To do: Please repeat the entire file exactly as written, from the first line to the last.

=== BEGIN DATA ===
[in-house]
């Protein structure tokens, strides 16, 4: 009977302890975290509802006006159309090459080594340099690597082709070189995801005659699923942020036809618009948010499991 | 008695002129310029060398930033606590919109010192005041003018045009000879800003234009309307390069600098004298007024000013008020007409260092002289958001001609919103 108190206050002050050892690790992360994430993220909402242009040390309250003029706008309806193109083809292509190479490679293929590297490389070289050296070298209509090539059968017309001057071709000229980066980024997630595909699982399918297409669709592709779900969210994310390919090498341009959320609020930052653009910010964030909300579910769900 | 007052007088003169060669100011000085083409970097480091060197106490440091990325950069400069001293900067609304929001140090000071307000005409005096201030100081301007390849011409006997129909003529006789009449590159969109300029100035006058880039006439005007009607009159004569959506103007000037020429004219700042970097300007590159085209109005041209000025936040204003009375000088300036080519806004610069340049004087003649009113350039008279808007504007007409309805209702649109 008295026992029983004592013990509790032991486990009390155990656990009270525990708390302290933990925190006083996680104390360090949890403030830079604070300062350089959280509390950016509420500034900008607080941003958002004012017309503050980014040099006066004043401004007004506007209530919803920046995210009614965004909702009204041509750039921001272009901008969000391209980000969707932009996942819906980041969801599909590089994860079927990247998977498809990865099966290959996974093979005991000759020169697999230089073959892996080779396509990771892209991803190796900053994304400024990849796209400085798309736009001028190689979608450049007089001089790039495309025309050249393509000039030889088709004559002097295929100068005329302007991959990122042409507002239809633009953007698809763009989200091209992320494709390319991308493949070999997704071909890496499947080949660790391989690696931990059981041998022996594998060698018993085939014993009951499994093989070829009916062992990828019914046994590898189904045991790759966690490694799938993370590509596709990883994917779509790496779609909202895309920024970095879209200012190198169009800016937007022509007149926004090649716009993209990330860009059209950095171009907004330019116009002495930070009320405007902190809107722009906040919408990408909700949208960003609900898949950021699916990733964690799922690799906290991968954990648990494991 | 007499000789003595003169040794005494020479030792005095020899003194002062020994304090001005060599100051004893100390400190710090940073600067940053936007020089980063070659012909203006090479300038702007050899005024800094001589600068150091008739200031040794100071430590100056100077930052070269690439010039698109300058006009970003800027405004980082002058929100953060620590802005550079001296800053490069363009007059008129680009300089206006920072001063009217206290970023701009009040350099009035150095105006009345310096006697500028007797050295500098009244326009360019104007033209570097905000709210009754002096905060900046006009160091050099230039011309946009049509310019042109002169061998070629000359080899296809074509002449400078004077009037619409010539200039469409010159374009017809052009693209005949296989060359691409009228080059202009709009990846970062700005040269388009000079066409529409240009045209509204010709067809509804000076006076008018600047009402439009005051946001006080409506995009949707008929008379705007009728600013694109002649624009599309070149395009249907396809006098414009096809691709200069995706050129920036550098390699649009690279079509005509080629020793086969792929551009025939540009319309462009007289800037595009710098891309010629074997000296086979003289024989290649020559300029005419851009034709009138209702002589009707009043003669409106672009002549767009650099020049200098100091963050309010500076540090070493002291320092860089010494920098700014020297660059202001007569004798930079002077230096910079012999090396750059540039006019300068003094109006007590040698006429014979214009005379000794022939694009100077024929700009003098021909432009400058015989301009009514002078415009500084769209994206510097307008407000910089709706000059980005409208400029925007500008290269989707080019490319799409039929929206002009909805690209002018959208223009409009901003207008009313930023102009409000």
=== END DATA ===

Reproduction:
[in-house]
């Protein structure tokens, strides 16, 4: 009977302890975290509802006006159309090459080594340099690597082709070189995801005659699923942020036809618009948010499991 | 008695002129310029060398930033606590919109010192005041003018045009000879800003234009309307390069600098004298007024000013008020007409260092002289958001001609919103 108190206050002050050892690790992360994430993220909402242009040390309250003029706008309806193109083809292509190479490679293929590297490389070289050296070298209509090539059968017309001057071709000229980066980024997630595909699982399918297409669709592709779900969210994310390919090498341009959320609020930052653009910010964030909300579910769900 | 007052007088003169060669100011000085083409970097480091060197106490440091990325950069400069001293900067609304929001140090000071307000005409005096201030100081301007390849011409006997129909003529006789009449590159969109300029100035006058880039006439005007009607009159004569959506103007000037020429004219700042970097300007590159085209109005041209000025936040204003009375000088300036080519806004610069340049004087003649009113350039008279808007504007007409309805209702649109 008295026992029983004592013990509790032991486990009390155990656990009270525990708390302290933990925190006083996680104390360090949890403030830079604070300062350089959280509390950016509420500034900008607080941003958002004012017309503050980014040099006066004043401004007004506007209530919803920046995210009614965004909702009204041509750039921001272009901008969000391209980000969707932009996942819906980041969801599909590089994860079927990247998977498809990865099966290959996974093979005991000759020169697999230089073959892996080779396509990771892209991803190796900053994304400024990849796209400085798309736009001028190689979608450049007089001089790039495309025309050249393509000039030889088709004559002097295929100068005329302007991959990122042409507002239809633009953007698809763009989200091209992320494709390319991308493949070999997704071909890496499947080949660790391989690696931990059981041998022996594998060698018993085939014993009951499994093989070829009916062992990828019914046994590898189904045991790759966690490694799938993370590509596709990883994917779509790496779609909202895309920024970095879209200012190198169009800016937007022509007149926004090649716009993209990330860009059209950095171009907004330019116009002495930070009320405007902190809107722009906040919408990408909700949208960003609900898949950021699916990733964690799922690799906290991968954990648990494991 | 007499000789003595003169040794005494020479030792005095020899003194002062020994304090001005060599100051004893100390400190710090940073600067940053936007020089980063070659012909203006090479300038702007050899005024800094001589600068150091008739200031040794100071430590100056100077930052070269690439010039698109300058006009970003800027405004980082002058929100953060620590802005550079001296800053490069363009007059008129680009300089206006920072001063009217206290970023701009009040350099009035150095105006009345310096006697500028007797050295500098009244326009360019104007033209570097905000709210009754002096905060900046006009160091050099230039011309946009049509310019042109002169061998070629000359080899296809074509002449400078004077009037619409010539200039469409010159374009017809052009693209005949296989060359691409009228080059202009709009990846970062700005040269388009000079066409529409240009045209509204010709067809509804000076006076008018600047009402439009005051946001006080409506995009949707008929008379705007009728600013694109002649624009599309070149395009249907396809006098414009096809691709200069995706050129920036550098390699649009690279079509005509080629020793086969792929551009025939540009319309462009007289800037595009710098891309010629074997000296086979003289024989290649020559300029005419851009034709009138209702002589009707009043003669409106672009002549767009650099020049200098100091963050309010500076540090070493002291320092860089010494920098700014020297660059202001007569004798930079002077230096910079012999090396750059540039006019300068003094109006007590040698006429014979214009005379000794022939694009100077024929700009003098021909432009400058015989301009009514002078415009500084769209994206510097307008407000910089709706000059980005409208400029925007500008290269989707080019490319799409039929929206002009909805690209002018959208223009409009901003207008009313930023102009409000």